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Karen Monuszko, Michael Malinzak, Lexie Zidanyue Yang, Donna Niedzwiecki, Herbert Fuchs, Carrie R. Muh, Krista Gingrich, Robert Lark, and Eric M. Thompson

OBJECTIVE

Patients with shunted hydrocephalus often accumulate high levels of radiation over their lifetimes during evaluation of hardware integrity. Current practice involves the use of a series of conventional radiographs for this purpose. Newer low-dose EOS radiography is currently used to evaluate scoliosis but has not been explored to evaluate shunt integrity on a large scale. The goal of this study was to compare the quality of imaging using EOS low-dose radiography to conventional radiography to evaluate shunt tubing.

METHODS

A retrospective chart review was performed on 57 patients who previously had both conventional radiographs and low-dose EOS images of their cerebral shunt tubing from 2000 to 2018. Patient demographics (age, sex, type of shunt tubing, primary diagnosis) were collected. Conventional radiographic images and low-dose EOS images were independently analyzed by a neurosurgeon and neuroradiologist in three categories: image quality, delineation of shunt, and distinction of shunt compared to adjacent anatomy.

RESULTS

All patients had shunted hydrocephalus due to spina bifida and Chiari type II malformation. Ratings of EOS and conventional radiographic images by both raters did not differ significantly in terms of image quality (rater 1, p = 0.499; rater 2, p = 0.578) or delineation of shunt (p = 0.107 and p = 0.256). Conventional radiographic images received significantly higher ratings than EOS on the ability to distinguish the shunt versus adjacent anatomy by rater 1 (p = 0.039), but not by rater 2 (p = 0.149). The overall score of the three categories combined was not significantly different between EOS and conventional radiography (rater 1, p = 0.818; rater 2, p = 0.186). In terms of cost, an EOS image was less costly than a conventional radiography shunt series ($236–$366 and $1300–$1547, respectively). The radiation dose was also lower for EOS images, with an effective dose of 0.086–0.140 mSv compared to approximately 1.6 mSv for a similar field of view with conventional radiography.

CONCLUSIONS

The image quality of low-dose EOS radiography does not significantly differ from conventional radiography for the evaluation of cerebral shunts. In addition, EOS affords a much lower radiation dose and a lower cost.

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Karen Monuszko, Michael Malinzak, Lexie Zidanyue Yang, Donna Niedzwiecki, Herbert Fuchs, Carrie R. Muh, Krista Gingrich, Robert Lark, and Eric M. Thompson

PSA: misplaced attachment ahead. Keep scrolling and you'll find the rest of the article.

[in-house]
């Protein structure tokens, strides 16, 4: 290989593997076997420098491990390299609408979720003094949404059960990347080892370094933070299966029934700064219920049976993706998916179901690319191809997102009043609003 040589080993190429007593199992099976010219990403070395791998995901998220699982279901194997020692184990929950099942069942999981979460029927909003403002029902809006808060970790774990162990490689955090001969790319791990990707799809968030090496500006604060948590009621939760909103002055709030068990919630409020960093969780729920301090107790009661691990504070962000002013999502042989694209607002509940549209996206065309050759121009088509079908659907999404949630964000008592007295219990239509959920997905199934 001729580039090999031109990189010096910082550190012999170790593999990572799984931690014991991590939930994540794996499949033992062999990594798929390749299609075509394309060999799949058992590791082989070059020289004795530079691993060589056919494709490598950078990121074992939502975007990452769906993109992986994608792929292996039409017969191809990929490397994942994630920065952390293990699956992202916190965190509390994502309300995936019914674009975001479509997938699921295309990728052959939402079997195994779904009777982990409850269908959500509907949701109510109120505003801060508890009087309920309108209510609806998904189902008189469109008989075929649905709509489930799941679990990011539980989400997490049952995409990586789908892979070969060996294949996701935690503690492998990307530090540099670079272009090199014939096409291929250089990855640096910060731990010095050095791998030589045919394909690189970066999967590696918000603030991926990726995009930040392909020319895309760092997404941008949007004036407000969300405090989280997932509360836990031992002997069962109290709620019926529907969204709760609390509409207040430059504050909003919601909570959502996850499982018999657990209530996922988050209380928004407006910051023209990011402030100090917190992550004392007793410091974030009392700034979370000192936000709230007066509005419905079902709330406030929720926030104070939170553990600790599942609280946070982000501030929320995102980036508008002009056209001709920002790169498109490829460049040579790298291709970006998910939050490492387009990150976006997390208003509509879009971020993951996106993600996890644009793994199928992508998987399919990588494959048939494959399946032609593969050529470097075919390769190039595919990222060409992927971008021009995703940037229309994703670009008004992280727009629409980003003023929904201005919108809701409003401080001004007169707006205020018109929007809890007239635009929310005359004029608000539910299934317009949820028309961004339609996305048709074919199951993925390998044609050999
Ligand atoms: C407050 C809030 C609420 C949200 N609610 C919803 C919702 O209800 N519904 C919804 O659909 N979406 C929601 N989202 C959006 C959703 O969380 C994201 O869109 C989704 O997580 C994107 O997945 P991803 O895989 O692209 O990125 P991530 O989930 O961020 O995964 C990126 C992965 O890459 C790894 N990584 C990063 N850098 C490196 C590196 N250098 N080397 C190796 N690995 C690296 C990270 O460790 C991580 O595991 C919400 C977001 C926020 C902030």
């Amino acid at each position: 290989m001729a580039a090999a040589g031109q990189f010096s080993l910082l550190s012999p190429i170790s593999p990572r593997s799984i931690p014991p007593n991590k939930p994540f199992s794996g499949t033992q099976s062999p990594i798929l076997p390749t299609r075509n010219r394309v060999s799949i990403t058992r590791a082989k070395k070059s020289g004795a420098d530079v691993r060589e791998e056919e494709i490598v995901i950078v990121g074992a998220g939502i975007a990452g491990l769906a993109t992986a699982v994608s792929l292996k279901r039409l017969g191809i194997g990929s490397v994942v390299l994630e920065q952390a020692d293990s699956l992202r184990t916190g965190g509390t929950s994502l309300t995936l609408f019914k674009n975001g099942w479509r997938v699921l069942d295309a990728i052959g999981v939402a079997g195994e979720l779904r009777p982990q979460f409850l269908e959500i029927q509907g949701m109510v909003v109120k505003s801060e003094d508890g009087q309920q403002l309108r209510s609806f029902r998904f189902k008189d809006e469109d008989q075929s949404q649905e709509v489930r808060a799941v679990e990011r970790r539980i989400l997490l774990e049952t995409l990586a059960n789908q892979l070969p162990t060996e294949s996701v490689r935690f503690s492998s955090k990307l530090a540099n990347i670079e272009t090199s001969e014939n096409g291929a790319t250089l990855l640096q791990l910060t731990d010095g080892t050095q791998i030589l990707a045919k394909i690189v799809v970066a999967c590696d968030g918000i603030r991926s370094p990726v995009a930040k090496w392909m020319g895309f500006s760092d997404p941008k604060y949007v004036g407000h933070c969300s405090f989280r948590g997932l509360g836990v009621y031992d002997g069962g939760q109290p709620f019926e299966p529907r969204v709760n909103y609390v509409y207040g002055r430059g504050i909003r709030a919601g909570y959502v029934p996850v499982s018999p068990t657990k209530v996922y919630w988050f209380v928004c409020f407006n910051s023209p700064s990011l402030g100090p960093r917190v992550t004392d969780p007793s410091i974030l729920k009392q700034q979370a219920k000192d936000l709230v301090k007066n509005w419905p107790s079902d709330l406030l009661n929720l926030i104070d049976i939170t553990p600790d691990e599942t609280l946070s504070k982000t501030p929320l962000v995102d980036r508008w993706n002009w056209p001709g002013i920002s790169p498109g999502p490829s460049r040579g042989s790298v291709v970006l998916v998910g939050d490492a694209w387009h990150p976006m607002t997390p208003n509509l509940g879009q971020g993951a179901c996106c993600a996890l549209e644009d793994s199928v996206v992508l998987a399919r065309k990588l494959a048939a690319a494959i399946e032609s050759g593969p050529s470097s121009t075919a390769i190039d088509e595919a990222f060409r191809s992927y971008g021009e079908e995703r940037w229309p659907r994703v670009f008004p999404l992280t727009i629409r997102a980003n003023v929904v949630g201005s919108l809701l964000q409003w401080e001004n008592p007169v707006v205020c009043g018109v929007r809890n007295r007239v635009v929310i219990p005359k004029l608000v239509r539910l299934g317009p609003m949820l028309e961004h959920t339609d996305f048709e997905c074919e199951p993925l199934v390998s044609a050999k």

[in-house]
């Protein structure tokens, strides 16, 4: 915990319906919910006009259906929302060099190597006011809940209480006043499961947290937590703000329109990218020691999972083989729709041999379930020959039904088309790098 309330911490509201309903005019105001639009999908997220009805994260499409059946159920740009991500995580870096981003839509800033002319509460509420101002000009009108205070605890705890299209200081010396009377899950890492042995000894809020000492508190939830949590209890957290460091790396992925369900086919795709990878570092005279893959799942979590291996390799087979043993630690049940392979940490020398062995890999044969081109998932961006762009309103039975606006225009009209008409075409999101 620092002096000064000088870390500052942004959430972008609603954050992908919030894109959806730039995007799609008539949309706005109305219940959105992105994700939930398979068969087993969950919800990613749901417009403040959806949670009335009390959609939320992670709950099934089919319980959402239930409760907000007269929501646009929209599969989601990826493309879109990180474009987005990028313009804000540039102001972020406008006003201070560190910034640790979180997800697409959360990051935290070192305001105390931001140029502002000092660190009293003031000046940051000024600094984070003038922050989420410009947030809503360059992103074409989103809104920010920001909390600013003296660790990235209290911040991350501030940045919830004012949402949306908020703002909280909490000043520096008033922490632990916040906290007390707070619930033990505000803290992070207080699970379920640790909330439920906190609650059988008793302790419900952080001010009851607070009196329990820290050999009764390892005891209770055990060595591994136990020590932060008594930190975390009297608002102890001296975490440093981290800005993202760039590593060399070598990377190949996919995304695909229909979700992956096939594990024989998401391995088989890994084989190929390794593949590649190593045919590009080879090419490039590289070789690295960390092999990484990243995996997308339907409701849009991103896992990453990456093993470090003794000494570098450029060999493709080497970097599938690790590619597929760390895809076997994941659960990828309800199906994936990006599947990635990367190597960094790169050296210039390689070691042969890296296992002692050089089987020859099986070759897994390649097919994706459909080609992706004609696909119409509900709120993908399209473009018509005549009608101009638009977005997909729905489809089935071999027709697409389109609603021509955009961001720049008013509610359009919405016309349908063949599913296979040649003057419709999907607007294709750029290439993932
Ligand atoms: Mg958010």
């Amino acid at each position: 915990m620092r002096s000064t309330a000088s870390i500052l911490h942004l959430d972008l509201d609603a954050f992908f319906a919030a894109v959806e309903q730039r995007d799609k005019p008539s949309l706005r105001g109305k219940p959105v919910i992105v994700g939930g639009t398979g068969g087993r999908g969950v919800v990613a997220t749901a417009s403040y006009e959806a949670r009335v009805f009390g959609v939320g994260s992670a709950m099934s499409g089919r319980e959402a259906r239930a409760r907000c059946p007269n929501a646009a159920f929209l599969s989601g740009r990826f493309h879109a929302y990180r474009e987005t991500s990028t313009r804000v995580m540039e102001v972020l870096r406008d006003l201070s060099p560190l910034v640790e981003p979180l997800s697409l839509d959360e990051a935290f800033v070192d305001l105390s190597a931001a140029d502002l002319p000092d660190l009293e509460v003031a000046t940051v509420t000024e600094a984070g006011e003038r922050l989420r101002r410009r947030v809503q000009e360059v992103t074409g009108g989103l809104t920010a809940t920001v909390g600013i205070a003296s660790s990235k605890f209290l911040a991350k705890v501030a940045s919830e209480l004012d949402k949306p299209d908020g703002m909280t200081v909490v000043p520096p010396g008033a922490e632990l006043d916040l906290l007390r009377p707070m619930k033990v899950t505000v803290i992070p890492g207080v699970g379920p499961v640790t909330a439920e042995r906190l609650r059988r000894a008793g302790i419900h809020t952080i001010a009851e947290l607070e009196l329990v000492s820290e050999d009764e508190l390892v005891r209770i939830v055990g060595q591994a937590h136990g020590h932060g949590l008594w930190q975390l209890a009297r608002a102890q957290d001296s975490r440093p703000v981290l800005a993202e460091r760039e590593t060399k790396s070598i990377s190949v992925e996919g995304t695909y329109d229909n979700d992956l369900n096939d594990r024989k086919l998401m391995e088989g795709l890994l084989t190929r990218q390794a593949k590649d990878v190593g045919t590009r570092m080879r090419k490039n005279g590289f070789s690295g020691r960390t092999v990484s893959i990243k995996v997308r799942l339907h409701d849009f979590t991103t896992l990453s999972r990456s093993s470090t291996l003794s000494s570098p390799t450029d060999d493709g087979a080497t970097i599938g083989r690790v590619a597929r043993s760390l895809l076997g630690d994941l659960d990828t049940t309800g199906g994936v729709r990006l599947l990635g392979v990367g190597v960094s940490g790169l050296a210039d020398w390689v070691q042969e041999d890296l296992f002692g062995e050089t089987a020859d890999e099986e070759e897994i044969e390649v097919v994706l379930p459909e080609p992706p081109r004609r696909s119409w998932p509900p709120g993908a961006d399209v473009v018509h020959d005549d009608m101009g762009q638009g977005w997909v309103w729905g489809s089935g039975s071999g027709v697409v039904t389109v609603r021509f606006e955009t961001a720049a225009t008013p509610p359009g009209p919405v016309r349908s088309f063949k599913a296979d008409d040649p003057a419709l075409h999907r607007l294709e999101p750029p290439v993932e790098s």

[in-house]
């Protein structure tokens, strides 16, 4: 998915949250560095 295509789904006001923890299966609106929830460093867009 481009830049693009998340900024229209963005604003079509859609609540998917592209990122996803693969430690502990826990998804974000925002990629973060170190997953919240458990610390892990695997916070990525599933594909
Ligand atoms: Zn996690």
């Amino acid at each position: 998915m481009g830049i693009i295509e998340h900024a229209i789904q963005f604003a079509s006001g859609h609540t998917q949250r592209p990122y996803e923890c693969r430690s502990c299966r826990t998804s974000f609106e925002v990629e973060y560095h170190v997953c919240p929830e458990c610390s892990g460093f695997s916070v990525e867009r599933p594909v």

OBJECTIVE

Patients with shunted hydrocephalus often accumulate high levels of radiation over their lifetimes during evaluation of hardware integrity. Current practice involves the use of a series of conventional radiographs for this purpose. Newer low-dose EOS radiography is currently used to evaluate scoliosis but has not been explored to evaluate shunt integrity on a large scale. The goal of this study was to compare the quality of imaging using EOS low-dose radiography to conventional radiography to evaluate shunt tubing.

METHODS

A retrospective chart review was performed on 57 patients who previously had both conventional radiographs and low-dose EOS images of their cerebral shunt tubing from 2000 to 2018. Patient demographics (age, sex, type of shunt tubing, primary diagnosis) were collected. Conventional radiographic images and low-dose EOS images were independently analyzed by a neurosurgeon and neuroradiologist in three categories: image quality, delineation of shunt, and distinction of shunt compared to adjacent anatomy.

RESULTS

All patients had shunted hydrocephalus due to spina bifida and Chiari type II malformation. Ratings of EOS and conventional radiographic images by both raters did not differ significantly in terms of image quality (rater 1, p = 0.499; rater 2, p = 0.578) or delineation of shunt (p = 0.107 and p = 0.256). Conventional radiographic images received significantly higher ratings than EOS on the ability to distinguish the shunt versus adjacent anatomy by rater 1 (p = 0.039), but not by rater 2 (p = 0.149). The overall score of the three categories combined was not significantly different between EOS and conventional radiography (rater 1, p = 0.818; rater 2, p = 0.186). In terms of cost, an EOS image was less costly than a conventional radiography shunt series ($236–$366 and $1300–$1547, respectively). The radiation dose was also lower for EOS images, with an effective dose of 0.086–0.140 mSv compared to approximately 1.6 mSv for a similar field of view with conventional radiography.

CONCLUSIONS

The image quality of low-dose EOS radiography does not significantly differ from conventional radiography for the evaluation of cerebral shunts. In addition, EOS affords a much lower radiation dose and a lower cost.